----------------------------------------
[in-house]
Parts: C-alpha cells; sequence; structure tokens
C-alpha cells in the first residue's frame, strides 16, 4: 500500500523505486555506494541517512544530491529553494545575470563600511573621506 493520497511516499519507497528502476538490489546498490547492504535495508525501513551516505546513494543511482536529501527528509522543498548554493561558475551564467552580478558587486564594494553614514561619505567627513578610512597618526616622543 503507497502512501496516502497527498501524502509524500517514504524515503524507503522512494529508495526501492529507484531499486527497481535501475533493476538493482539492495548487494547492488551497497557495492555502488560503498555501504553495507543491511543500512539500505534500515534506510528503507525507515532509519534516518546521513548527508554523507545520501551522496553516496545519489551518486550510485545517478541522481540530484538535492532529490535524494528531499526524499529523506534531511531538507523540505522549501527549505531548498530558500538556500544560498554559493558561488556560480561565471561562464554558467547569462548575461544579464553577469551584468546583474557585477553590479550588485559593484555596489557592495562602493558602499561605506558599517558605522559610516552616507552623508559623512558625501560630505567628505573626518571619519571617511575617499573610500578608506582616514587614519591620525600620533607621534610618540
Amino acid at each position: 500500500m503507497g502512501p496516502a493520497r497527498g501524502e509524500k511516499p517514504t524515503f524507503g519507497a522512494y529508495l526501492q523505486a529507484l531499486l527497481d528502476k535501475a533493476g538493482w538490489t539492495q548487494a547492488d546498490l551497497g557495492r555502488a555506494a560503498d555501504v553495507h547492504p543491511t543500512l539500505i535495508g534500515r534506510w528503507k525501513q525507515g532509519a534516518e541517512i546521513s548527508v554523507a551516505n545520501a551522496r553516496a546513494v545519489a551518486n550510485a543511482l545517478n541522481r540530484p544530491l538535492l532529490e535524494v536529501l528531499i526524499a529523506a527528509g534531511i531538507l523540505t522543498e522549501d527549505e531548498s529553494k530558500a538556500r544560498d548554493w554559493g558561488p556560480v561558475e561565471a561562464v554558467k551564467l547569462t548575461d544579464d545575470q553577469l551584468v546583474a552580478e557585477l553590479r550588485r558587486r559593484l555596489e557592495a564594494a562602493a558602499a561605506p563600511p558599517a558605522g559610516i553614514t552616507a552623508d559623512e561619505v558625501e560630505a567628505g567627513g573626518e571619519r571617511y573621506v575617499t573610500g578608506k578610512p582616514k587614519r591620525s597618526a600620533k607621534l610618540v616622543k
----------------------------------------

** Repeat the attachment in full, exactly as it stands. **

[in-house]
Parts: C-alpha cells; sequence; structure tokens
C-alpha cells in the first residue's frame, strides 16, 4: 500500500523505486555506494541517512544530491529553494545575470563600511573621506 493520497511516499519507497528502476538490489546498490547492504535495508525501513551516505546513494543511482536529501527528509522543498548554493561558475551564467552580478558587486564594494553614514561619505567627513578610512597618526616622543 503507497502512501496516502497527498501524502509524500517514504524515503524507503522512494529508495526501492529507484531499486527497481535501475533493476538493482539492495548487494547492488551497497557495492555502488560503498555501504553495507543491511543500512539500505534500515534506510528503507525507515532509519534516518546521513548527508554523507545520501551522496553516496545519489551518486550510485545517478541522481540530484538535492532529490535524494528531499526524499529523506534531511531538507523540505522549501527549505531548498530558500538556500544560498554559493558561488556560480561565471561562464554558467547569462548575461544579464553577469551584468546583474557585477553590479550588485559593484555596489557592495562602493558602499561605506558599517558605522559610516552616507552623508559623512558625501560630505567628505573626518571619519571617511575617499573610500578608506582616514587614519591620525600620533607621534610618540
Amino acid at each position: 500500500m503507497g502512501p496516502a493520497r497527498g501524502e509524500k511516499p517514504t524515503f524507503g519507497a522512494y529508495l526501492q523505486a529507484l531499486l527497481d528502476k535501475a533493476g538493482w538490489t539492495q548487494a547492488d546498490l551497497g557495492r555502488a555506494a560503498d555501504v553495507h547492504p543491511t543500512l539500505i535495508g534500515r534506510w528503507k525501513q525507515g532509519a534516518e541517512i546521513s548527508v554523507a551516505n545520501a551522496r553516496a546513494v545519489a551518486n550510485a543511482l545517478n541522481r540530484p544530491l538535492l532529490e535524494v536529501l528531499i526524499a529523506a527528509g534531511i531538507l523540505t522543498e522549501d527549505e531548498s529553494k530558500a538556500r544560498d548554493w554559493g558561488p556560480v561558475e561565471a561562464v554558467k551564467l547569462t548575461d544579464d545575470q553577469l551584468v546583474a552580478e557585477l553590479r550588485r558587486r559593484l555596489e557592495a564594494a562602493a558602499a561605506p563600511p558599517a558605522g559610516i553614514t552616507a552623508d559623512e561619505v558625501e560630505a567628505g567627513g573626518e571619519r571617511y573621506v575617499t573610500g578608506k578610512p582616514k587614519r591620525s597618526a600620533k607621534l610618540v616622543k